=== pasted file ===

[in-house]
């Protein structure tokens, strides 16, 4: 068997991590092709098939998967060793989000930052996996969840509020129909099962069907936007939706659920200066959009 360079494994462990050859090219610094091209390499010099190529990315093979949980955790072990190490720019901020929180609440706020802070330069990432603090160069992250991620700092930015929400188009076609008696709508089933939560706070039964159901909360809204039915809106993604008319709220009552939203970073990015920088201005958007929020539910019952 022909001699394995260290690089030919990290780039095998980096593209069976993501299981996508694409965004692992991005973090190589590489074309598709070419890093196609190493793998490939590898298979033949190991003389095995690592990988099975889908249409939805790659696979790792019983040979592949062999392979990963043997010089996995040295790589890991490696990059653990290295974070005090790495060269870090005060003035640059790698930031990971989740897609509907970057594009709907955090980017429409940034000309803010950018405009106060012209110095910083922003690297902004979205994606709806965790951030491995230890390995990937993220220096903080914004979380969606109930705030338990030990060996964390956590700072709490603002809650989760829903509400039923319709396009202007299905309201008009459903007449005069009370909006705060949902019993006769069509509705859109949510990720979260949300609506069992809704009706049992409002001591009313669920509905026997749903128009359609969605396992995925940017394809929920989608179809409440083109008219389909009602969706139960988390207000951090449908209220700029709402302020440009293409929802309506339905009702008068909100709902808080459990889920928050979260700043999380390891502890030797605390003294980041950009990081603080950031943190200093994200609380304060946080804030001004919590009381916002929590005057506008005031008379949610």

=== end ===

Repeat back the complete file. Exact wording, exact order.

[in-house]
């Protein structure tokens, strides 16, 4: 068997991590092709098939998967060793989000930052996996969840509020129909099962069907936007939706659920200066959009 360079494994462990050859090219610094091209390499010099190529990315093979949980955790072990190490720019901020929180609440706020802070330069990432603090160069992250991620700092930015929400188009076609008696709508089933939560706070039964159901909360809204039915809106993604008319709220009552939203970073990015920088201005958007929020539910019952 022909001699394995260290690089030919990290780039095998980096593209069976993501299981996508694409965004692992991005973090190589590489074309598709070419890093196609190493793998490939590898298979033949190991003389095995690592990988099975889908249409939805790659696979790792019983040979592949062999392979990963043997010089996995040295790589890991490696990059653990290295974070005090790495060269870090005060003035640059790698930031990971989740897609509907970057594009709907955090980017429409940034000309803010950018405009106060012209110095910083922003690297902004979205994606709806965790951030491995230890390995990937993220220096903080914004979380969606109930705030338990030990060996964390956590700072709490603002809650989760829903509400039923319709396009202007299905309201008009459903007449005069009370909006705060949902019993006769069509509705859109949510990720979260949300609506069992809704009706049992409002001591009313669920509905026997749903128009359609969605396992995925940017394809929920989608179809409440083109008219389909009602969706139960988390207000951090449908209220700029709402302020440009293409929802309506339905009702008068909100709902808080459990889920928050979260700043999380390891502890030797605390003294980041950009990081603080950031943190200093994200609380304060946080804030001004919590009381916002929590005057506008005031008379949610």